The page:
Wichitans are cordially invited to spend the coming weeks in the alluring company of F. Scott Fitzgerald’s “The Great Gatsby.” The Big Read is back – and flashing back to the 1920s via the vivid writing of perhaps the best American novel of them all.
Its backdrops include the decadent parties hosted by the mysterious Jay Gatsby on long Long Island summer nights. “In his blue gardens men and girls came and went like moths among the whisperings and the champagne and the stars,” says narrator Nick Carraway. At the book’s heart, though, is Gatsby’s quiet, destructive love for another man’s wife.
The 1925 novel should give people plenty to talk about during the fifth-annual Big Read from Monday through Nov. 21. In addition to presentations, programs and discussions spanning all age groups and sites from Derby, Goddard and Newton to Pratt as well as Wichita, this Big Read will offer jazz performances, movie nights, three one-act plays by Fitzgerald, and some unexpected tie-ins (a Monopoly tournament?). The kickoff will be 2 to 4 p.m. Oct. 6 at the Wichita Art Museum, with key events including Pat O’Connor’s talk “Bootlegging in Wichita” at 2 p.m. Oct. 14 at the Wichita-Sedgwick County Historical Museum; Wichita State University faculty member Kerry Jones’ talk “F. Scott Fitzgerald, ‘The Great Gatsby,’ and the American Dream” at 2:30 p.m. Oct. 28 at the Central Library; and Debra Conner’s show “Zelda Fitzgerald: Muse to Madness” at 2 p.m. Nov. 3 in Friends University’s Alumni Auditorium. For the full schedule, visit www.bigreadwichita.org.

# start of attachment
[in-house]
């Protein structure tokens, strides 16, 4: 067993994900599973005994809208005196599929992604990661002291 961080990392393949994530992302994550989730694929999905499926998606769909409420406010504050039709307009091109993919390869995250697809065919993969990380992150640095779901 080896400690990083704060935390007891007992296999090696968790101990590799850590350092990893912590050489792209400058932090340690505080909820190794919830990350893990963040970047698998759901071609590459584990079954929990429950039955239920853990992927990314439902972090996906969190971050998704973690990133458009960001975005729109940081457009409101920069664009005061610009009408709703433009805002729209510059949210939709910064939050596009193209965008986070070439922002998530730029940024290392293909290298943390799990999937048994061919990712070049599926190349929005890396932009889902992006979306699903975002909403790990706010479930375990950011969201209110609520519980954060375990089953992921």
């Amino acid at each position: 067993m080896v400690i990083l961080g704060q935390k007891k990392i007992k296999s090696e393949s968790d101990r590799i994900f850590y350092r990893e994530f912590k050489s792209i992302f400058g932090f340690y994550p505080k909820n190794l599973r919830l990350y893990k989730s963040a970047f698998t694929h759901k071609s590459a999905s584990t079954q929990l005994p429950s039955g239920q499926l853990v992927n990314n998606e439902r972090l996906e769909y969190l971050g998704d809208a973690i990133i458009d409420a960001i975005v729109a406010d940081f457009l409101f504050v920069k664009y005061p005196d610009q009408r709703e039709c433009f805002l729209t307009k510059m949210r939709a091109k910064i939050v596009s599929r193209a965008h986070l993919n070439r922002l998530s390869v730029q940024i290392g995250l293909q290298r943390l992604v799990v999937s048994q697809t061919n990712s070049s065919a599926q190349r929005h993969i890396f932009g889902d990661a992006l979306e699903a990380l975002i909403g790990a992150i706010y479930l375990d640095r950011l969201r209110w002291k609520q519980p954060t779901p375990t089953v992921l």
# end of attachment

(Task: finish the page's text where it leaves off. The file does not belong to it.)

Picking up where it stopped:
After all that, it will be too bad that Baz Luhrmann’s new film adaptation of the novel, starring Leonardo DiCaprio and Carey Mulligan, won’t open as planned in December, having been delayed until May.
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Though there are many partners, the biggest thanks for the Big Read Wichita go to the Wichita Public Library and the national Endowment for the Arts in partnership with Arts Midwest. Their efforts to promote reading enrich the community and region.
“Though ‘The Great Gatsby’ runs to fewer than 200 pages, there is no bigger read in American literature,” the NEA has noted.
And there will be no better time or place to read or reread it than the next few weeks in Wichita.
For the editorial board, Rhonda Holman